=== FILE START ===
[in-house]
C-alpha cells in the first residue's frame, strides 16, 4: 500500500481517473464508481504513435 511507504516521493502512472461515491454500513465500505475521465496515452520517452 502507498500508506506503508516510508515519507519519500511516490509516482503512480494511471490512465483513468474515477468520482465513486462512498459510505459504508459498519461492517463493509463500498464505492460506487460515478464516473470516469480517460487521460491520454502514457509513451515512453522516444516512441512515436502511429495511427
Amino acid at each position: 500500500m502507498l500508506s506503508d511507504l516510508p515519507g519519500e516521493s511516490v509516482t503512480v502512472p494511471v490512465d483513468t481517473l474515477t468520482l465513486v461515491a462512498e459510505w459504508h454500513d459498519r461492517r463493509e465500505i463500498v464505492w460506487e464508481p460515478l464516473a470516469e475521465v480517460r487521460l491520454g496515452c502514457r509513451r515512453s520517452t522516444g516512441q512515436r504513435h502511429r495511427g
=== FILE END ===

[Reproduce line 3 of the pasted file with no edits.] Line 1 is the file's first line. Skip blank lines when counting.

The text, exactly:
Amino acid at each position: 500500500m502507498l500508506s506503508d511507504l516510508p515519507g519519500e516521493s511516490v509516482t503512480v502512472p494511471v490512465d483513468t481517473l474515477t468520482l465513486v461515491a462512498e459510505w459504508h454500513d459498519r461492517r463493509e465500505i463500498v464505492w460506487e464508481p460515478l464516473a470516469e475521465v480517460r487521460l491520454g496515452c502514457r509513451r515512453s520517452t522516444g516512441q512515436r504513435h502511429r495511427g